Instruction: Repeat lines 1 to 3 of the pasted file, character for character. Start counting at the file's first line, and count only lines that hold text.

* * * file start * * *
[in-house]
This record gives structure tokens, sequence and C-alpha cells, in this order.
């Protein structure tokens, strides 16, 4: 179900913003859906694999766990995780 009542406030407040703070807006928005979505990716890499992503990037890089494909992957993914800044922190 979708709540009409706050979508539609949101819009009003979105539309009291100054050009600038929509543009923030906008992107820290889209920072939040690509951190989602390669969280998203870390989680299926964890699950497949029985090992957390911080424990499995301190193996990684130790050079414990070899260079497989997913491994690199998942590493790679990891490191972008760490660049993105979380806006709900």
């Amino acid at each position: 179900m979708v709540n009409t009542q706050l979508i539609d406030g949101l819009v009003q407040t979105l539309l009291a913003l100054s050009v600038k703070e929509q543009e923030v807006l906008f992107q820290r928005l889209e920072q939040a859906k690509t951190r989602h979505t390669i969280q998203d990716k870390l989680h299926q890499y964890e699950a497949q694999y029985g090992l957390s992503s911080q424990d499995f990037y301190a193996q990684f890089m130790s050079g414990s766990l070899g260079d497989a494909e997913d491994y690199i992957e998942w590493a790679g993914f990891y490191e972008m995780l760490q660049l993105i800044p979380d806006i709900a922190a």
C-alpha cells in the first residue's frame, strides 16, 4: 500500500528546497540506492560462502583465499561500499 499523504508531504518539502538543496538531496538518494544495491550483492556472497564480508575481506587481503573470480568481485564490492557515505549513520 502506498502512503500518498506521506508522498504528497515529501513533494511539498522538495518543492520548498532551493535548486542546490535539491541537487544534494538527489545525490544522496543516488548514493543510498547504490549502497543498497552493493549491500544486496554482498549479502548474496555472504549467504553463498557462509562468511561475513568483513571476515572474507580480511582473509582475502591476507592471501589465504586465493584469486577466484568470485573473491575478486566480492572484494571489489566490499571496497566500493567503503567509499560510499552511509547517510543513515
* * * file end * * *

[in-house]
This record gives structure tokens, sequence and C-alpha cells, in this order.
């Protein structure tokens, strides 16, 4: 179900913003859906694999766990995780 009542406030407040703070807006928005979505990716890499992503990037890089494909992957993914800044922190 979708709540009409706050979508539609949101819009009003979105539309009291100054050009600038929509543009923030906008992107820290889209920072939040690509951190989602390669969280998203870390989680299926964890699950497949029985090992957390911080424990499995301190193996990684130790050079414990070899260079497989997913491994690199998942590493790679990891490191972008760490660049993105979380806006709900």